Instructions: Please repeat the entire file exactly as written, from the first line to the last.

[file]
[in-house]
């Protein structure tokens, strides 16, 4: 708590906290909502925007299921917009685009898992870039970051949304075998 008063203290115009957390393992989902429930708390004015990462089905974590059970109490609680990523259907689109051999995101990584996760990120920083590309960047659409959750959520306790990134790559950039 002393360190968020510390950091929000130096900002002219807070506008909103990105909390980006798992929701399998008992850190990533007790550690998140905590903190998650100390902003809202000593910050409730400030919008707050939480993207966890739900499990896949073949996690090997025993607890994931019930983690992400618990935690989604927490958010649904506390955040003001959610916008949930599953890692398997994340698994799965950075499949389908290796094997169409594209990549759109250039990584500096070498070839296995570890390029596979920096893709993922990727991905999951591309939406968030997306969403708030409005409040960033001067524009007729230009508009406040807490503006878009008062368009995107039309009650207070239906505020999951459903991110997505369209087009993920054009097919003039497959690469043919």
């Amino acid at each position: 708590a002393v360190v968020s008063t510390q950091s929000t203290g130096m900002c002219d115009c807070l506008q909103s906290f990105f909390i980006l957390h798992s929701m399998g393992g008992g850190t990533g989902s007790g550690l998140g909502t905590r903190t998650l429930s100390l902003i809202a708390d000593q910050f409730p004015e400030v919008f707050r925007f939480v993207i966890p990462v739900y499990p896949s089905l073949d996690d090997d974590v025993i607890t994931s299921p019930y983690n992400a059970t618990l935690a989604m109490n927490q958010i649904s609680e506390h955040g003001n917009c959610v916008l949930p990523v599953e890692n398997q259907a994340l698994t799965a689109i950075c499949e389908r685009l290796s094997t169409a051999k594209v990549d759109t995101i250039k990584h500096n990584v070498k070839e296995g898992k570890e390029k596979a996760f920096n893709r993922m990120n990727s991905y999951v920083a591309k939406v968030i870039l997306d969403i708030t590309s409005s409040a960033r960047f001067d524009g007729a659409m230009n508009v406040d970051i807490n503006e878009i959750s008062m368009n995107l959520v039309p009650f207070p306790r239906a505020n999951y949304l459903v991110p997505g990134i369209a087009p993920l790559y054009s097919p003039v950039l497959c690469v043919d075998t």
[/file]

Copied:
[in-house]
């Protein structure tokens, strides 16, 4: 708590906290909502925007299921917009685009898992870039970051949304075998 008063203290115009957390393992989902429930708390004015990462089905974590059970109490609680990523259907689109051999995101990584996760990120920083590309960047659409959750959520306790990134790559950039 002393360190968020510390950091929000130096900002002219807070506008909103990105909390980006798992929701399998008992850190990533007790550690998140905590903190998650100390902003809202000593910050409730400030919008707050939480993207966890739900499990896949073949996690090997025993607890994931019930983690992400618990935690989604927490958010649904506390955040003001959610916008949930599953890692398997994340698994799965950075499949389908290796094997169409594209990549759109250039990584500096070498070839296995570890390029596979920096893709993922990727991905999951591309939406968030997306969403708030409005409040960033001067524009007729230009508009406040807490503006878009008062368009995107039309009650207070239906505020999951459903991110997505369209087009993920054009097919003039497959690469043919």
């Amino acid at each position: 708590a002393v360190v968020s008063t510390q950091s929000t203290g130096m900002c002219d115009c807070l506008q909103s906290f990105f909390i980006l957390h798992s929701m399998g393992g008992g850190t990533g989902s007790g550690l998140g909502t905590r903190t998650l429930s100390l902003i809202a708390d000593q910050f409730p004015e400030v919008f707050r925007f939480v993207i966890p990462v739900y499990p896949s089905l073949d996690d090997d974590v025993i607890t994931s299921p019930y983690n992400a059970t618990l935690a989604m109490n927490q958010i649904s609680e506390h955040g003001n917009c959610v916008l949930p990523v599953e890692n398997q259907a994340l698994t799965a689109i950075c499949e389908r685009l290796s094997t169409a051999k594209v990549d759109t995101i250039k990584h500096n990584v070498k070839e296995g898992k570890e390029k596979a996760f920096n893709r993922m990120n990727s991905y999951v920083a591309k939406v968030i870039l997306d969403i708030t590309s409005s409040a960033r960047f001067d524009g007729a659409m230009n508009v406040d970051i807490n503006e878009i959750s008062m368009n995107l959520v039309p009650f207070p306790r239906a505020n999951y949304l459903v991110p997505g990134i369209a087009p993920l790559y054009s097919p003039v950039l497959c690469v043919d075998t």